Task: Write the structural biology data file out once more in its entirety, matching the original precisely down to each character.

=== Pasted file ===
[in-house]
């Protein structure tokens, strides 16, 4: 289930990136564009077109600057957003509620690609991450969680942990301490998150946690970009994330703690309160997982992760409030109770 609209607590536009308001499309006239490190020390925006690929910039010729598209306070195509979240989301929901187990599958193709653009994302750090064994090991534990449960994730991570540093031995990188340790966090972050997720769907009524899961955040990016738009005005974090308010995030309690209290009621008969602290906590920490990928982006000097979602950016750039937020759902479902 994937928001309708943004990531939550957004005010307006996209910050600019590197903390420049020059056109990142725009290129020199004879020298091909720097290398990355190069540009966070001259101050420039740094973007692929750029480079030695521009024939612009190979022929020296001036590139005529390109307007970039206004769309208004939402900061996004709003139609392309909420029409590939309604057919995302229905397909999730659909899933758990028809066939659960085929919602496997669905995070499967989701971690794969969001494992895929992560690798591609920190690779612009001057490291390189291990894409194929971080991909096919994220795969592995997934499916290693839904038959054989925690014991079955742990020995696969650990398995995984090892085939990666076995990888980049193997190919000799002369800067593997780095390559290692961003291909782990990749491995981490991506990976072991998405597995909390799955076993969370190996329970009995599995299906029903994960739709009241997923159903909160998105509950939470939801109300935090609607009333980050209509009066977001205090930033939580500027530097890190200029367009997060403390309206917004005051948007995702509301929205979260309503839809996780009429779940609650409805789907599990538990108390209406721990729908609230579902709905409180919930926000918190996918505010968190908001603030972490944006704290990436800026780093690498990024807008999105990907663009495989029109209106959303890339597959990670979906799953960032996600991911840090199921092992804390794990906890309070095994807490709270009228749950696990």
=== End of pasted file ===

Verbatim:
[in-house]
């Protein structure tokens, strides 16, 4: 289930990136564009077109600057957003509620690609991450969680942990301490998150946690970009994330703690309160997982992760409030109770 609209607590536009308001499309006239490190020390925006690929910039010729598209306070195509979240989301929901187990599958193709653009994302750090064994090991534990449960994730991570540093031995990188340790966090972050997720769907009524899961955040990016738009005005974090308010995030309690209290009621008969602290906590920490990928982006000097979602950016750039937020759902479902 994937928001309708943004990531939550957004005010307006996209910050600019590197903390420049020059056109990142725009290129020199004879020298091909720097290398990355190069540009966070001259101050420039740094973007692929750029480079030695521009024939612009190979022929020296001036590139005529390109307007970039206004769309208004939402900061996004709003139609392309909420029409590939309604057919995302229905397909999730659909899933758990028809066939659960085929919602496997669905995070499967989701971690794969969001494992895929992560690798591609920190690779612009001057490291390189291990894409194929971080991909096919994220795969592995997934499916290693839904038959054989925690014991079955742990020995696969650990398995995984090892085939990666076995990888980049193997190919000799002369800067593997780095390559290692961003291909782990990749491995981490991506990976072991998405597995909390799955076993969370190996329970009995599995299906029903994960739709009241997923159903909160998105509950939470939801109300935090609607009333980050209509009066977001205090930033939580500027530097890190200029367009997060403390309206917004005051948007995702509301929205979260309503839809996780009429779940609650409805789907599990538990108390209406721990729908609230579902709905409180919930926000918190996918505010968190908001603030972490944006704290990436800026780093690498990024807008999105990907663009495989029109209106959303890339597959990670979906799953960032996600991911840090199921092992804390794990906890309070095994807490709270009228749950696990």